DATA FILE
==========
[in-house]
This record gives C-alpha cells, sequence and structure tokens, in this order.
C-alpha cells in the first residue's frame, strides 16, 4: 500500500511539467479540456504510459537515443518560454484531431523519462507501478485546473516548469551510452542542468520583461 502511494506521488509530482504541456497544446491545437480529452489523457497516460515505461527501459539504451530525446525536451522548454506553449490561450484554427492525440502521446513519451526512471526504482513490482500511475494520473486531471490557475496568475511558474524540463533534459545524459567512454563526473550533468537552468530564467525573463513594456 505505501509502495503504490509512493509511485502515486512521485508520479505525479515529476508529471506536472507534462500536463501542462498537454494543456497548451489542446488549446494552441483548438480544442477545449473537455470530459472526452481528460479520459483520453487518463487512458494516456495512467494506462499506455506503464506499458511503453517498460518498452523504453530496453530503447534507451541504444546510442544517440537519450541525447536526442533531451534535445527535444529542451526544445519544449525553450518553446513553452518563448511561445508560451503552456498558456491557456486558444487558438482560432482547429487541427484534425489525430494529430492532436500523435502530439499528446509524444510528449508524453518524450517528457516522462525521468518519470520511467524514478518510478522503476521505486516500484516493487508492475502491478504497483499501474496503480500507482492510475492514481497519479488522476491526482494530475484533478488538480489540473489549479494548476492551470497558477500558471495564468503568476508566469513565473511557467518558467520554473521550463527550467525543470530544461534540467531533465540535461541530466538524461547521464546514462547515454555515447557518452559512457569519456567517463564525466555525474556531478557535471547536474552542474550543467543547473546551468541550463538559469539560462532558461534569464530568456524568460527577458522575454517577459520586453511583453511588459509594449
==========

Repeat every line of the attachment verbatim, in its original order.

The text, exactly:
[in-house]
This record gives C-alpha cells, sequence and structure tokens, in this order.
C-alpha cells in the first residue's frame, strides 16, 4: 500500500511539467479540456504510459537515443518560454484531431523519462507501478485546473516548469551510452542542468520583461 502511494506521488509530482504541456497544446491545437480529452489523457497516460515505461527501459539504451530525446525536451522548454506553449490561450484554427492525440502521446513519451526512471526504482513490482500511475494520473486531471490557475496568475511558474524540463533534459545524459567512454563526473550533468537552468530564467525573463513594456 505505501509502495503504490509512493509511485502515486512521485508520479505525479515529476508529471506536472507534462500536463501542462498537454494543456497548451489542446488549446494552441483548438480544442477545449473537455470530459472526452481528460479520459483520453487518463487512458494516456495512467494506462499506455506503464506499458511503453517498460518498452523504453530496453530503447534507451541504444546510442544517440537519450541525447536526442533531451534535445527535444529542451526544445519544449525553450518553446513553452518563448511561445508560451503552456498558456491557456486558444487558438482560432482547429487541427484534425489525430494529430492532436500523435502530439499528446509524444510528449508524453518524450517528457516522462525521468518519470520511467524514478518510478522503476521505486516500484516493487508492475502491478504497483499501474496503480500507482492510475492514481497519479488522476491526482494530475484533478488538480489540473489549479494548476492551470497558477500558471495564468503568476508566469513565473511557467518558467520554473521550463527550467525543470530544461534540467531533465540535461541530466538524461547521464546514462547515454555515447557518452559512457569519456567517463564525466555525474556531478557535471547536474552542474550543467543547473546551468541550463538559469539560462532558461534569464530568456524568460527577458522575454517577459520586453511583453511588459509594449